How back pain works? - Sacroiliac Joint Strain #2 - Treatment
The Sacroiliac articulation may be effected by the following, with which the physiotherapists are concerned. The following conditions constitute strains and subluxations of the joint, rather than dislocations.
- During Pregnancy – (please refer my earlier article on Sacroiliac Joint Strain – Part – 1).
- Habitual poor posture.
- Strain or injury or subluxation – of the joint when the patient bends forward while carrying a heavy weight.
- Damage of the joint by an external force.
- Ligamentous lesions.
- Degenerative joint disease.
- Ankylosing Spondylitis.
Of the above mentioned pathological conditions, manipulation techniques can be applied for the relief of pain for the first five above mentioned conditions.
The four commonly used manipulation techniques for the Sacroiliac joint are the following.
- Posteroanterior Pressure Techniques.
- Backward Rotation of the Iliac Crest Techniques.
- orward Rotation of the Iliac Crest Techniques.
- Sacroiliac Manipulation Techniques.
1. Posteroanterior Pressure Techniques.
Starting Position – The patient lies prone with the arms by the sides. The physiotherapist stands by the patient’s left side and places his left hand over the sacrum. The left hand is reinforced with his right hand, both the arms being kept fully extended.
Method – ‘Posteroanterior Pressures’ are applied to the dorsal surface of the sacrum using small oscillations. The direction of this postroanterior pressures may be directed upwards, downwards, towards the right or towards the left or in a combination of all these directions. Even though this manipulative technique produces movement in the lumbosacral joints, this technique is very effective in solving the sacroiliac joint problems.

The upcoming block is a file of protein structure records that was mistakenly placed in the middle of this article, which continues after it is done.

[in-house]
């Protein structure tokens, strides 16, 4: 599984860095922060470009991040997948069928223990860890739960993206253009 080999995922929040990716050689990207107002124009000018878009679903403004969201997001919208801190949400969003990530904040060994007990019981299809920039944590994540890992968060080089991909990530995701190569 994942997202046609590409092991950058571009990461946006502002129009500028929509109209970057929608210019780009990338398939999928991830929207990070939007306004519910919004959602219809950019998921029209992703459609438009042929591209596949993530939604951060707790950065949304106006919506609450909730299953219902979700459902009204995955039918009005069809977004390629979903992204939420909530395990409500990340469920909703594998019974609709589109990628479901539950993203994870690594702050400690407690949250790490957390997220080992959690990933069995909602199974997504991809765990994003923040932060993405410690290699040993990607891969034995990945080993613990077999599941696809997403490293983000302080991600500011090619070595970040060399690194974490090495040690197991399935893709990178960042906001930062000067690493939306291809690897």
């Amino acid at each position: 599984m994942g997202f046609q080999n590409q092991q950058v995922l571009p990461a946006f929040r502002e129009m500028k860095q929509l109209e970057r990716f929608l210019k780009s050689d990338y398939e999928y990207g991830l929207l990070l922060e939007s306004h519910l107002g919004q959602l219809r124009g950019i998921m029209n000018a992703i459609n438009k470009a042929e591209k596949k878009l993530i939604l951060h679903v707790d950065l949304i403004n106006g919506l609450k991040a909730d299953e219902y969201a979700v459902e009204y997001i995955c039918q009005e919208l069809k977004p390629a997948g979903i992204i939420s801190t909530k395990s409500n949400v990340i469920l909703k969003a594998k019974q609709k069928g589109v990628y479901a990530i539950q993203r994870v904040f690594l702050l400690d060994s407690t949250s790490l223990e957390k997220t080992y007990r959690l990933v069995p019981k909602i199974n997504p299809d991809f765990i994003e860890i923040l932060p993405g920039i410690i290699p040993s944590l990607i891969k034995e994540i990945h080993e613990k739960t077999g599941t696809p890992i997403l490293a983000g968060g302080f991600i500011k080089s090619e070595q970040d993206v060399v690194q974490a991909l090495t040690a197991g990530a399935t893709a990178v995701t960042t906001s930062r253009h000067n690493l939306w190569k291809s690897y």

2. Backward Rotation of the Iliac Crest Techniques
Starting Position –The patient lies on the right side. The physiotherapist stands in front, places his left hand on the anterior superior iliac spine. He keeps the heel of the right hand against the posterior surface of the left ischial tuberosity. By leaning over the patient, the physiotherapist’s forearms are kept in such a way that hands are pointed in opposite direction but maintained parallel.
Method – The physiotherapist holds the patient’s pelvis firmly between his hands and rocks his body so that the ischial tuberosity moves posteroanteriorly and the anterior superior iliac spine moves anteroposteriorly. This produces a backward rotation of the iliac crest.
3. Forward Rotation of the Iliac Crest Techniques
Starting Position – The patient lies on the right side. The physiotherapist stands in front, places his left hand on the posterior surface of the iliac crest and the heel of his right hand under the ischial tuberosity, reaching as for as anteriorly as possible.
Method – Holding the pelvis between his hands, the therapist moves the anterior superior iliac spine posteroanteriorly and the ischial tuberosity anteroposteriorly by means of a swinging movement of his trunk.
4. Sacroiliac Manipulation
The technique for the manipulation of the Sacroiliac Joint involves rotation of the lumbar spine (as shown in the figure).
After the acute phase of Sacoiliac Joint Pain has subsided, the next phase of treatment is to prevent recurrence and to decrease residual pain and impairment. The treatment aims at reconditioning the individual by regaining flexibility and strength, retraining in proper body function, to improve posture, occupational habits and activities of daily living. The treatment also aims at correcting and modifying the psychological status of the individual’s life.
- Rest–Rest in bed until the acute symptoms have died down.
- Cryotherapy – Ice application is very helpful in the acute stage (24 – 48 hours). It reduces muscular spasm, relieves pain because of anaesthetic effect, enhances healing process as it increases blood circulation and stops internal bleeding if any. Prolonged icing is preferred. Crushed ice cubes wrapped in a thick towel is placed on the painful joint for 20 minutes. Remove it for 10 minutes. Apply it again for 20 minutes. This type of cryotherapy may be done thrice a day.